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Submitted on
December 3, 2013


246 (who?)
I've been painting for a few years now, but I feel like I'm only beginning to grasp the importance of this concept.  I'll quote Robert Henri (1865-1929) from his book, The Art Spirit, which is packed full of such profound wisdom.
Robert Henri stresses this point:

"Insist on the beauty of form and color to be obtained from the composition of the largest masses, the four or five large masses which cover your canvas. Let these above all things have fine shapes, have fine colors. Let them be as meaningful of your subject as they possibly can be. It is wonderful how much real finish can be obtained through them, how much of gesture and modeling can be obtained through their contours, what satisfactions can be obtained from the fine measures in area, color and value. Most students and most painters in fact rush over this; they are in a hurry to get on to other matters, minor matters."

"The beauty of the larger mass is primary to and essential to the lesser mass."

"Permit no hurrying on to the lesser masses before all has been done that is possible with the larger masses"

This is such a simple concept, and yet so difficult to fully adhere to.  Especially when drawing from imagination, it is tempting to skip on to the lesser details of an image. Sometimes I have to backtrack from a more detailed rendering, and re-establish the underlying form. It is so crucial to the strength of the painting.  
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VolomonArt Featured By Owner Apr 20, 2014  Student General Artist
Sorry, I don't quite get it. Some explain in layman terms?
Wildweasel339 Featured By Owner Apr 20, 2014  Professional Digital Artist

You may be familiar with the concept of working from "general to specific." This is basically saying the same thing.  Focus on the big (general) shapes, before worrying about the smaller (specific) details.

The big shapes can make or break a painting, whereas the smaller details are less important. 
VolomonArt Featured By Owner Apr 26, 2014  Student General Artist
Thank you. So it's better to draw the basic/large colours and shapes, then slowly go into the intricate parts.
Why is that. Surely it the little things people notice and enjoy the most.
Wildweasel339 Featured By Owner Apr 26, 2014  Professional Digital Artist
Good question. There are a few reasons, although as with all things in art, their value may be subjective. 

Small details, such as facial features, are where the viewer will focus. However, it is the big shape of the face that is the foundation for those small details. If the foundation is not solid, those small details will fall apart.  If the head is in the wrong perspective, then the nose will be as well.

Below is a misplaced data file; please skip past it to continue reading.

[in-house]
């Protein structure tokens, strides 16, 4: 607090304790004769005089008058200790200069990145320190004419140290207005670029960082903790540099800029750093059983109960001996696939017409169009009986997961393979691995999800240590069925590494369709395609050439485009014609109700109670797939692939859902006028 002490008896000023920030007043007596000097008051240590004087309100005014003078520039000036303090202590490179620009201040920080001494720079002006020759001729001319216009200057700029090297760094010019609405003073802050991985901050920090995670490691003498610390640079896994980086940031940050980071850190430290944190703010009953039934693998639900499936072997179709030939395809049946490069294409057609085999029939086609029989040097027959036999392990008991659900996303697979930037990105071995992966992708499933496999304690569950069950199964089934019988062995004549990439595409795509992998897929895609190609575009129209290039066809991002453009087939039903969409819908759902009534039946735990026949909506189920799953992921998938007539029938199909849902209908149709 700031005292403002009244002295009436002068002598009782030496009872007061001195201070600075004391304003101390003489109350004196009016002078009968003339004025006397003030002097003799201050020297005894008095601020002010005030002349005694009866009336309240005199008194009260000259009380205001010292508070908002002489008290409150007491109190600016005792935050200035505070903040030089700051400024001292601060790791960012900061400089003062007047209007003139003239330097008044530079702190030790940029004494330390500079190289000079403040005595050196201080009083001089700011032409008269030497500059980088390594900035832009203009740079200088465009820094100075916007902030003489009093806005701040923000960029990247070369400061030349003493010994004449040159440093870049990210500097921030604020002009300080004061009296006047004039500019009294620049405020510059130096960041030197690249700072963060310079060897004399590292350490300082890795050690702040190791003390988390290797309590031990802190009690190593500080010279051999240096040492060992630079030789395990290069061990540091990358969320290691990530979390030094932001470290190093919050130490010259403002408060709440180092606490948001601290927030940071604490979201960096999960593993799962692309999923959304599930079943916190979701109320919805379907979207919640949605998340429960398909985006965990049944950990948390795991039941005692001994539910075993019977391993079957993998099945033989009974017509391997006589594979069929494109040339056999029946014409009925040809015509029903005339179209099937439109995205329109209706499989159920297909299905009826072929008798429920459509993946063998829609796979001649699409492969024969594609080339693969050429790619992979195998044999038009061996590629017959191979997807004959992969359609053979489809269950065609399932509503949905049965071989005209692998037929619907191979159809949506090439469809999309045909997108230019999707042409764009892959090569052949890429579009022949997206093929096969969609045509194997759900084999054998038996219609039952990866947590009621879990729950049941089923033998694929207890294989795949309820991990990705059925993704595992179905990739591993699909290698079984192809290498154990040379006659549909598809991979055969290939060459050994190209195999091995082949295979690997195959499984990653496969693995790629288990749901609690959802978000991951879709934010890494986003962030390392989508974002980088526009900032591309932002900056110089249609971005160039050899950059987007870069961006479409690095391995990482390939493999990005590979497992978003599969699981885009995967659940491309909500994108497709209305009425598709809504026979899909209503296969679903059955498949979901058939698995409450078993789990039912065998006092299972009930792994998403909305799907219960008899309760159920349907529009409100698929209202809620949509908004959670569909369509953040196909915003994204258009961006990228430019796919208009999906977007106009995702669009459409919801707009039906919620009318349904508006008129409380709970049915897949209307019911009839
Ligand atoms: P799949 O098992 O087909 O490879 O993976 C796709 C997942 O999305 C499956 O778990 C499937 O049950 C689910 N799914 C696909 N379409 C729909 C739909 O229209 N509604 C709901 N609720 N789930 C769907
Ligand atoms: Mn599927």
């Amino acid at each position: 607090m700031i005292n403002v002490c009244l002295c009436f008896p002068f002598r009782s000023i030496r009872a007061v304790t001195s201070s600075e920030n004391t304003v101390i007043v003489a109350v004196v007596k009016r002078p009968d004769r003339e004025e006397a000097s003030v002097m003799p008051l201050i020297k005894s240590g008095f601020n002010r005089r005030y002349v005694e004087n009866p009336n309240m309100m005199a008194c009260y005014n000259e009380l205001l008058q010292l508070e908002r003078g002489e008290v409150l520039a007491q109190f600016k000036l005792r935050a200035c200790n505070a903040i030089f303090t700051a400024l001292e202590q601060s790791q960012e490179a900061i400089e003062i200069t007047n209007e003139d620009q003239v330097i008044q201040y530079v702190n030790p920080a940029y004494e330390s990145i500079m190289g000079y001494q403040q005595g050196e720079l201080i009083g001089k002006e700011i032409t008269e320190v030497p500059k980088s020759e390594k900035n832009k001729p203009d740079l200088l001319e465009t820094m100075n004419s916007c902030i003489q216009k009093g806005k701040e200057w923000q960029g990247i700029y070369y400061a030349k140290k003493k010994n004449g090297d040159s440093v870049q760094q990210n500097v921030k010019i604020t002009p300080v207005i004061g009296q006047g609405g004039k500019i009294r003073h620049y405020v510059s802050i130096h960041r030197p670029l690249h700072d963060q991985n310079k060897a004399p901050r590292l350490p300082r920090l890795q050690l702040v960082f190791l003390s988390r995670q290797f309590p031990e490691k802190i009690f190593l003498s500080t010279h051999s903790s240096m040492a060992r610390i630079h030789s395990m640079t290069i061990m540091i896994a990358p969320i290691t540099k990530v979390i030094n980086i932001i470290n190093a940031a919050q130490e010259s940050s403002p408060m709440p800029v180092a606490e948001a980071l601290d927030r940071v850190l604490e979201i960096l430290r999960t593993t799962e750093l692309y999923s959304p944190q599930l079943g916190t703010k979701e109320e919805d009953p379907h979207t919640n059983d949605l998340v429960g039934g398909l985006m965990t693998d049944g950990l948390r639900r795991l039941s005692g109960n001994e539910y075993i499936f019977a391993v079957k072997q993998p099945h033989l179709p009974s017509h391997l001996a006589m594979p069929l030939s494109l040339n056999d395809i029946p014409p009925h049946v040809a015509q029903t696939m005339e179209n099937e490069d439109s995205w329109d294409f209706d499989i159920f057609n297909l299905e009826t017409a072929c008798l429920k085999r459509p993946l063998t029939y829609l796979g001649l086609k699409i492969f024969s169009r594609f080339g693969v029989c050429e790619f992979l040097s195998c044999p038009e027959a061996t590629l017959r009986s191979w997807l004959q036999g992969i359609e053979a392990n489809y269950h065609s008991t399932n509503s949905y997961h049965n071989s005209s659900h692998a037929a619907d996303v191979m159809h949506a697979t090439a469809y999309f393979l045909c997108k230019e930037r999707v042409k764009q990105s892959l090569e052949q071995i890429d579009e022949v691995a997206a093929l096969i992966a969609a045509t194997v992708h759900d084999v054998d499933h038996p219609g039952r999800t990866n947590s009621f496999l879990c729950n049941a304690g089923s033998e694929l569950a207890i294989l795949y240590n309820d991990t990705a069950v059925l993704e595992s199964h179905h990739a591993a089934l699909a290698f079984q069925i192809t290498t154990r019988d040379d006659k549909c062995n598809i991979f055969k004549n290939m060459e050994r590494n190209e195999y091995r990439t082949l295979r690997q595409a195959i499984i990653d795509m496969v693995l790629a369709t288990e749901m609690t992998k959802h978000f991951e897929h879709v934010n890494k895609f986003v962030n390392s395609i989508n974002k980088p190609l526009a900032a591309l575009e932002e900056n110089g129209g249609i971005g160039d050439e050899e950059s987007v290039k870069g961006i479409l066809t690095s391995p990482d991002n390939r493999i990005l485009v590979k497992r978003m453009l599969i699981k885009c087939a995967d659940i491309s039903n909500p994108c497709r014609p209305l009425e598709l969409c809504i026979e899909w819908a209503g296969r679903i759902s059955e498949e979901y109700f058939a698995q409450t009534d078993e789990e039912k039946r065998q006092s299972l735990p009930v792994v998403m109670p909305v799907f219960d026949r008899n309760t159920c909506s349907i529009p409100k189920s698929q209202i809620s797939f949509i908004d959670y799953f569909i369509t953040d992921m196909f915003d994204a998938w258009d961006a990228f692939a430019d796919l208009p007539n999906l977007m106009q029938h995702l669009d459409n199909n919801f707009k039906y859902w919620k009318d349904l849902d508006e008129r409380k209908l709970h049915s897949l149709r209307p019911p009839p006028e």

Also, while small details may be the focal point, is is the job of all the big shapes to frame them such that they have as much impact as possible.  For example, big lines and shapes can lead the viewer's eye to your focal point.

From a more practical standpoint; It would be counter intuitive to work from small to large, as that would require a lot of constant reworking of details when things like anatomy don't fit together as they should.  I've fallen into this trap countless times.
VolomonArt Featured By Owner May 3, 2014  Student General Artist
That makes sense. When drawing facial features; I'm okay. However, when it came to bigger objects like anatomy, then a suffered. It always looked ill proportioned.
I notice on DA as well that people with created the perfect fact, but the rest of the image is vague.
Creating detail like they did in the 17/18 early 1900's is really difficult. I guess they less distraction then we do now; which helped them.
VolomonArt Featured By Owner Apr 20, 2014  Student General Artist
*someone :D
LucasParolin Featured By Owner Apr 15, 2014  Professional Digital Artist
thank you!
KevinBrownArt Featured By Owner Feb 5, 2014
Words of wisdom! Thanks for this post!
Peatchoune Featured By Owner Feb 4, 2014  Hobbyist Traditional Artist
your journals are always a good opportunity to learn something! Thank you!
ChristopherWillmot Featured By Owner Jan 31, 2014  Hobbyist General Artist
Thanks (a) for the reminder, (b) the thought you put into choosing the examples and (c) for evidently caring enough to make a first class journal entry.
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